Single-Mic Techniques for Capturing the Perfect Acoustic Guitar Tone

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What’s your preferred mic technique for recording acoustic guitars?

If you’re anything like most engineers, your answer may vary a bit depending on the arrangement, the purpose, the guitar player, the instrument and the song, but there are really just two or three commonly-used approaches that crop up again and again.

Perhaps one of the most tried and trusted techniques is to aim a condenser mic near to where the neck meets the body, around the 12th or 14th fret. This technique—and a couple of variations on it—can get the job done in most situations.

However, when you want to get some more nuance and detail, or if you’re just looking for something a little different in acoustic guitar sound, a whole world of possibilities opens up, and a little bit of experimentation can go a long way.

And that’s what you’ll find here: Experimentation in droves. We set up a session with a truly crazy number of microphones in order to test a whole slew of placement techniques and let you hear a few of the best alternative options for mic’ing up an acoustic guitar.

In this mic technique roundup, there was little space left to place more mics. All images by Jose Antonio Pajares.

In part one of this mic technique roundup, Roger Montejano compares 14 different single-mic techniques on a single performance. All images by Jose Antonio Pajares.

So, grab a cup of coffee along with your favorite speakers or headphones, download the audio files from 18 different microphones, and get ready to depart from the usual tried-and-trusted techniques to experience some not-so-common alternatives that are preferred by some truly great engineers.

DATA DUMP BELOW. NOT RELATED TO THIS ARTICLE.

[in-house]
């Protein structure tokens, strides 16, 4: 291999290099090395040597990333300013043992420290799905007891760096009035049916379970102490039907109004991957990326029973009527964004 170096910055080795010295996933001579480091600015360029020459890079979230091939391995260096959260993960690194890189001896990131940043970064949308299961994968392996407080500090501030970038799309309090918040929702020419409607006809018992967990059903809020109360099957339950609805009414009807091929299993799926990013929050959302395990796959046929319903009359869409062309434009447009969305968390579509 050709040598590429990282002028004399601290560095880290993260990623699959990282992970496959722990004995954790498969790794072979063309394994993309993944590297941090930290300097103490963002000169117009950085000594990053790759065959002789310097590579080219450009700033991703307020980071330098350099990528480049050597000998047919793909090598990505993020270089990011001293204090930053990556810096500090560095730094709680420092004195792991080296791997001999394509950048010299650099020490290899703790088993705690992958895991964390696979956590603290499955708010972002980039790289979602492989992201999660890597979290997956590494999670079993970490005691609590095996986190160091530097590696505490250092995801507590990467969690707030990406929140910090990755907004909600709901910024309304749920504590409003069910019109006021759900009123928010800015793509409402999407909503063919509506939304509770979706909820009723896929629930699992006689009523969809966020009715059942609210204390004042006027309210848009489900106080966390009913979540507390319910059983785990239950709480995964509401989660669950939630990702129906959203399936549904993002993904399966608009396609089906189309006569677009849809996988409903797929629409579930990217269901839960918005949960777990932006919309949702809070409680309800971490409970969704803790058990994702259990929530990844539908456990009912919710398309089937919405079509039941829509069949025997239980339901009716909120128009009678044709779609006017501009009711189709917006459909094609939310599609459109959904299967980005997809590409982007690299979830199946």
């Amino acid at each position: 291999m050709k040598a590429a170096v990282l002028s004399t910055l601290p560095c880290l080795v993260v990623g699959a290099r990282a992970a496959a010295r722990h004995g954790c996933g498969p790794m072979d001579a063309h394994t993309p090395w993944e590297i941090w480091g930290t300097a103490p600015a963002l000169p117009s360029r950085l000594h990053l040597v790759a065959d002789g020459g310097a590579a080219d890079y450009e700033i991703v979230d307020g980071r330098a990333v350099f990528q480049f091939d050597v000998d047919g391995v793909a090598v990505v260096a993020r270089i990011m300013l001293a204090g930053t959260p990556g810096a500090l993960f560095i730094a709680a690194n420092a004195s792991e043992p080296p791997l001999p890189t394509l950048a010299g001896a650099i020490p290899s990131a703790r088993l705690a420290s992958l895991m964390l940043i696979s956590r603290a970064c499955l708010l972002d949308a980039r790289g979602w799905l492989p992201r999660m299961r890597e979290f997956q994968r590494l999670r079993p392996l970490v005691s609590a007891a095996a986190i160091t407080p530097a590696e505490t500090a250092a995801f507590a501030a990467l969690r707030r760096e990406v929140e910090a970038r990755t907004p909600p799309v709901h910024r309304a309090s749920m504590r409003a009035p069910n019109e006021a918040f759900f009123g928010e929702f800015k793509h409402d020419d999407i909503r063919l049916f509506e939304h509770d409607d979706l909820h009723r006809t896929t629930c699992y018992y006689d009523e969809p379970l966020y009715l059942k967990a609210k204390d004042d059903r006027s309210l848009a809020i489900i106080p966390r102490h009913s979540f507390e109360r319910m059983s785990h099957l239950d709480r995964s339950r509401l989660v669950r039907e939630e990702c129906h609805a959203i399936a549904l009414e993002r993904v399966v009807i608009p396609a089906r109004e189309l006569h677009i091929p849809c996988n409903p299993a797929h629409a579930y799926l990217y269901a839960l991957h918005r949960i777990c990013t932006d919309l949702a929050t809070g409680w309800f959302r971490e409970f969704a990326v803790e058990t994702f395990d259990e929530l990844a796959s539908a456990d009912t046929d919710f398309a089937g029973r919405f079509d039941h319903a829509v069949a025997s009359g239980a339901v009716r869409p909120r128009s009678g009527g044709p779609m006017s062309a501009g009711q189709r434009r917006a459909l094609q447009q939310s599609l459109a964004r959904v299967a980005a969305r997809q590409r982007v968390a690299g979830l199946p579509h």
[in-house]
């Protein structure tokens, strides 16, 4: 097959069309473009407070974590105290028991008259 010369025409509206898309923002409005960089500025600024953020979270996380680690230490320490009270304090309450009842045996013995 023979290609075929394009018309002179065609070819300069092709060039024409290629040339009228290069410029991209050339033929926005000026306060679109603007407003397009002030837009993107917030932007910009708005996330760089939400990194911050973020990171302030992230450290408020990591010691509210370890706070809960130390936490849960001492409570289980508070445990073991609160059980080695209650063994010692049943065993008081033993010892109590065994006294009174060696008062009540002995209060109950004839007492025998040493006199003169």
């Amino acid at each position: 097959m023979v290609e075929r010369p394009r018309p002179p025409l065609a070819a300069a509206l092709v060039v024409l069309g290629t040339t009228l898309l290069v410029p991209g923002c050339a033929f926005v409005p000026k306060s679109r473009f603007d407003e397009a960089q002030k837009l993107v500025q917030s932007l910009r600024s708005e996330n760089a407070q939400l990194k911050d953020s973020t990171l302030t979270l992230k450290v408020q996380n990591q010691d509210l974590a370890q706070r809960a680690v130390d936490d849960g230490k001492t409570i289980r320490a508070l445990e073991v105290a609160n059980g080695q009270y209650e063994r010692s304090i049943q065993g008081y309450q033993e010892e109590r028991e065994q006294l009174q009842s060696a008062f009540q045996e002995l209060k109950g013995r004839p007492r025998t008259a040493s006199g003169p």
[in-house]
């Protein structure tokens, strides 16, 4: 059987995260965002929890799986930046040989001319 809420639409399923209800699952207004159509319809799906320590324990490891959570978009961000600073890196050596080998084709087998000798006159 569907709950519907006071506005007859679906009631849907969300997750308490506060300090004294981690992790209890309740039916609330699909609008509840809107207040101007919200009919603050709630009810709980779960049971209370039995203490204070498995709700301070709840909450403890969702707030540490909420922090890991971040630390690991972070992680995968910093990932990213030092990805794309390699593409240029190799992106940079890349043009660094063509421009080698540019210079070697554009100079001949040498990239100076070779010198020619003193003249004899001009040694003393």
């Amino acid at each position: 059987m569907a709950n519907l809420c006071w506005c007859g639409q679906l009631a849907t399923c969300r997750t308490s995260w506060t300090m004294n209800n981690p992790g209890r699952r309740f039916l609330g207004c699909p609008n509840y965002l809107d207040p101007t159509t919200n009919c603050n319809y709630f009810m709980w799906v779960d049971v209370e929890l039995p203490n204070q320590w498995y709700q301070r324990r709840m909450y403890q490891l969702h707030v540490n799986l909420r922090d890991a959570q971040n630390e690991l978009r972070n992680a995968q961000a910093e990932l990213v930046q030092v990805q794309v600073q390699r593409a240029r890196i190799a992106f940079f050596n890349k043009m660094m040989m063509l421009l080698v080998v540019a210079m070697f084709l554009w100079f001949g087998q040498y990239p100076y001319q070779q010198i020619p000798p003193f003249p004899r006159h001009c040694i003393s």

The next time you’re in the studio hunting for the right acoustic guitar tone, you’ll be able to throw several great alternatives that will confirm—once again—that you are the best guy or gal to work with.

Red Light On

This recording was done at the world-class PKO Studios in Madrid, Spain. The list of mics and techniques on display here was curated in collaboration with Caco Refojo, Latin GRAMMY Award-winner and chief engineer of the studios, to ensure we would squeeze the most out of Studio 1 at PKO.

A good recording always starts with a good player and instrument. For the occasion, guitar player David Palau (also winner of a Latin GRAMMY, and regular player with Alejandro Sanz, Joan Manuel Serrat, Bobby Kimbal and Bill Champlin, to name just a few) brought his tasteful style and a beautiful-sounding custom-designed guitar by luthier Manuel Rodriguez.

David with the custom-designed acoustic guitar by Manuel Rodriguez.

David Palau with the custom-designed acoustic guitar by Manuel Rodriguez.

Three different arrangements were recorded, each with a different playing techniques (finger-picking, strumming, etc.). This allows us to check the benefits of the different mics and techniques for each playing style.

For each arrangement, all mics were recorded simultaneously through the SSL 9000J, with no compression, EQ, or other processing applied at any time, meaning that any appreciable differences in the audio files are due to the mic used and its position.

You’ll find short audio excerpts throughout the text, but as promised, you can also download the complete 24/96 audio files by clicking here. This chart, noting the exact mic position and type for each sample, should also be useful.

From right to left, mics #01, #02 and #03, each at A, B and C positions. Mics #01 and #02 are directly in front of the guitar.

From right to left, mics #01, #02 and #03, each at A, B and C positions. Mics #01 and #02 are directly in front of the guitar.

Mono Techniques with One Mic: Positions A, B, and C

Let’s start with the three most common methods and then build from there.

Type “A”